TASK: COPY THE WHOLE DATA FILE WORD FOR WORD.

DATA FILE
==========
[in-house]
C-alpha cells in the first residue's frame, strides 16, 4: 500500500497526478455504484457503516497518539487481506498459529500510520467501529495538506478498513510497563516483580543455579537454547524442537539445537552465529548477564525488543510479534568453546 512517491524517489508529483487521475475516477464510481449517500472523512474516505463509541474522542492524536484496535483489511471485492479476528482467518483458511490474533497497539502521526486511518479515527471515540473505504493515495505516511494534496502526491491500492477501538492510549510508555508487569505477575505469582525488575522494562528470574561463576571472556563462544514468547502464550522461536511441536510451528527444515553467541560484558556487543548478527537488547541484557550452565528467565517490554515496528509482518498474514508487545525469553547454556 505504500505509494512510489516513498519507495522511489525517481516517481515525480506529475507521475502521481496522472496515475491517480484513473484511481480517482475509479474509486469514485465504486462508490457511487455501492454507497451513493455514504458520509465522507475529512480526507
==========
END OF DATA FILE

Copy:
[in-house]
C-alpha cells in the first residue's frame, strides 16, 4: 500500500497526478455504484457503516497518539487481506498459529500510520467501529495538506478498513510497563516483580543455579537454547524442537539445537552465529548477564525488543510479534568453546 512517491524517489508529483487521475475516477464510481449517500472523512474516505463509541474522542492524536484496535483489511471485492479476528482467518483458511490474533497497539502521526486511518479515527471515540473505504493515495505516511494534496502526491491500492477501538492510549510508555508487569505477575505469582525488575522494562528470574561463576571472556563462544514468547502464550522461536511441536510451528527444515553467541560484558556487543548478527537488547541484557550452565528467565517490554515496528509482518498474514508487545525469553547454556 505504500505509494512510489516513498519507495522511489525517481516517481515525480506529475507521475502521481496522472496515475491517480484513473484511481480517482475509479474509486469514485465504486462508490457511487455501492454507497451513493455514504458520509465522507475529512480526507